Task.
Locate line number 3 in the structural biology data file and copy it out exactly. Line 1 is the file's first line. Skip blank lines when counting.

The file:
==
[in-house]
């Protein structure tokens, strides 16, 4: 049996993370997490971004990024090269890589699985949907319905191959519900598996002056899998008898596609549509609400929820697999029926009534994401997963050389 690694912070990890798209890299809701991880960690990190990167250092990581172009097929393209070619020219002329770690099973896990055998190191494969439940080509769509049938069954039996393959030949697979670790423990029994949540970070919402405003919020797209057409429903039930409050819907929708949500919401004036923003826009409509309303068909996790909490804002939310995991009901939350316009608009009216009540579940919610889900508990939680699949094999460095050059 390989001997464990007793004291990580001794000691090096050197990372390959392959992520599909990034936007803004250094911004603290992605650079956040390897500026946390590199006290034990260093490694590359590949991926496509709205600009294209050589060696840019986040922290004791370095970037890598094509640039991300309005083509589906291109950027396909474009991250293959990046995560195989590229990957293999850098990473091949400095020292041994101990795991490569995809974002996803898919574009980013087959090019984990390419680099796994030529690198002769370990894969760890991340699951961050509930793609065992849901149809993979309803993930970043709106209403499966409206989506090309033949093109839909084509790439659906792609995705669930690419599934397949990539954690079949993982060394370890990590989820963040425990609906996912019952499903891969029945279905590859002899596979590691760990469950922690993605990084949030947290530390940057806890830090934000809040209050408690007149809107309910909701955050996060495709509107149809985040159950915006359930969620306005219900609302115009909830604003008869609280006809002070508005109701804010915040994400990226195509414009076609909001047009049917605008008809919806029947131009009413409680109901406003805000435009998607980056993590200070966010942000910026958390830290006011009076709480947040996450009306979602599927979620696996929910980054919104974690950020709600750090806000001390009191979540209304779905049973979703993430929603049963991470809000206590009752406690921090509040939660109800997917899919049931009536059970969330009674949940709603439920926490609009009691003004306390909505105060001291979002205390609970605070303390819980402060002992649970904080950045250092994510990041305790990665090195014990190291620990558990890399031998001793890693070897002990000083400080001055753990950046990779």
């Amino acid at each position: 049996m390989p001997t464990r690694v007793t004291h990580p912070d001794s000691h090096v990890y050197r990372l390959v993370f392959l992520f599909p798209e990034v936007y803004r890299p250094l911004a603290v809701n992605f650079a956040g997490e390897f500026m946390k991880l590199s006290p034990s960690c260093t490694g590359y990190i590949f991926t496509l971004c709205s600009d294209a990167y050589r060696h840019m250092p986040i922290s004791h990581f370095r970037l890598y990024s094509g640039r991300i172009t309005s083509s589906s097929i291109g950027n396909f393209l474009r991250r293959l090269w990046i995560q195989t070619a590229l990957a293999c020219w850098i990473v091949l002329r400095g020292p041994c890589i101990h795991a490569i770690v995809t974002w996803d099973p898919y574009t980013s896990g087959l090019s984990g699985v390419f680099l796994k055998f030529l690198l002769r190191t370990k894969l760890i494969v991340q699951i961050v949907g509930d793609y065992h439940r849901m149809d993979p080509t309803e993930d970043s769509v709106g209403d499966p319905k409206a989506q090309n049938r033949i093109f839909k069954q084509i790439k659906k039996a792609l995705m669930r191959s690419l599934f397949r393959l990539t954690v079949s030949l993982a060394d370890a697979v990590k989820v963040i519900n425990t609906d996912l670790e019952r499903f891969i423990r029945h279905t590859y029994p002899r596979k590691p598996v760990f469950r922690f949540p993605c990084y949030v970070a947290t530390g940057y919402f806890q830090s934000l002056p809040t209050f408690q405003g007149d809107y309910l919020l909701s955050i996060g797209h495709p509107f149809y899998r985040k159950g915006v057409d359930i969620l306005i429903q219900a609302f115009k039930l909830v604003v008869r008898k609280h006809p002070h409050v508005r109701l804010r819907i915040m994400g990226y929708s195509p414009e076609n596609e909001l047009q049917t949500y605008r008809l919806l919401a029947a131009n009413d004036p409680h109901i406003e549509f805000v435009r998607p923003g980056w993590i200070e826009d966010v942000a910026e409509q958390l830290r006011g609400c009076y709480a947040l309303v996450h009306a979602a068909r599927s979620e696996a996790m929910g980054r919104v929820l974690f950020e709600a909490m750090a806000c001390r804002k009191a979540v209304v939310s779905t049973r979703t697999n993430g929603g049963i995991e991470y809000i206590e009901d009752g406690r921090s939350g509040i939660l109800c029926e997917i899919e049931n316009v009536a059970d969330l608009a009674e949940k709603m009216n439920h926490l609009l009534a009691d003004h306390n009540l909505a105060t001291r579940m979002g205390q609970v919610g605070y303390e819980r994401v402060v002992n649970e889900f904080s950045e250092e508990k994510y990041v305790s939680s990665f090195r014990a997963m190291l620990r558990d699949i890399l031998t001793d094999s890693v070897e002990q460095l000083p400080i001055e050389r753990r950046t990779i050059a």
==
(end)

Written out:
């Amino acid at each position: 049996m390989p001997t464990r690694v007793t004291h990580p912070d001794s000691h090096v990890y050197r990372l390959v993370f392959l992520f599909p798209e990034v936007y803004r890299p250094l911004a603290v809701n992605f650079a956040g997490e390897f500026m946390k991880l590199s006290p034990s960690c260093t490694g590359y990190i590949f991926t496509l971004c709205s600009d294209a990167y050589r060696h840019m250092p986040i922290s004791h990581f370095r970037l890598y990024s094509g640039r991300i172009t309005s083509s589906s097929i291109g950027n396909f393209l474009r991250r293959l090269w990046i995560q195989t070619a590229l990957a293999c020219w850098i990473v091949l002329r400095g020292p041994c890589i101990h795991a490569i770690v995809t974002w996803d099973p898919y574009t980013s896990g087959l090019s984990g699985v390419f680099l796994k055998f030529l690198l002769r190191t370990k894969l760890i494969v991340q699951i961050v949907g509930d793609y065992h439940r849901m149809d993979p080509t309803e993930d970043s769509v709106g209403d499966p319905k409206a989506q090309n049938r033949i093109f839909k069954q084509i790439k659906k039996a792609l995705m669930r191959s690419l599934f397949r393959l990539t954690v079949s030949l993982a060394d370890a697979v990590k989820v963040i519900n425990t609906d996912l670790e019952r499903f891969i423990r029945h279905t590859y029994p002899r596979k590691p598996v760990f469950r922690f949540p993605c990084y949030v970070a947290t530390g940057y919402f806890q830090s934000l002056p809040t209050f408690q405003g007149d809107y309910l919020l909701s955050i996060g797209h495709p509107f149809y899998r985040k159950g915006v057409d359930i969620l306005i429903q219900a609302f115009k039930l909830v604003v008869r008898k609280h006809p002070h409050v508005r109701l804010r819907i915040m994400g990226y929708s195509p414009e076609n596609e909001l047009q049917t949500y605008r008809l919806l919401a029947a131009n009413d004036p409680h109901i406003e549509f805000v435009r998607p923003g980056w993590i200070e826009d966010v942000a910026e409509q958390l830290r006011g609400c009076y709480a947040l309303v996450h009306a979602a068909r599927s979620e696996a996790m929910g980054r919104v929820l974690f950020e709600a909490m750090a806000c001390r804002k009191a979540v209304v939310s779905t049973r979703t697999n993430g929603g049963i995991e991470y809000i206590e009901d009752g406690r921090s939350g509040i939660l109800c029926e997917i899919e049931n316009v009536a059970d969330l608009a009674e949940k709603m009216n439920h926490l609009l009534a009691d003004h306390n009540l909505a105060t001291r579940m979002g205390q609970v919610g605070y303390e819980r994401v402060v002992n649970e889900f904080s950045e250092e508990k994510y990041v305790s939680s990665f090195r014990a997963m190291l620990r558990d699949i890399l031998t001793d094999s890693v070897e002990q460095l000083p400080i001055e050389r753990r950046t990779i050059a």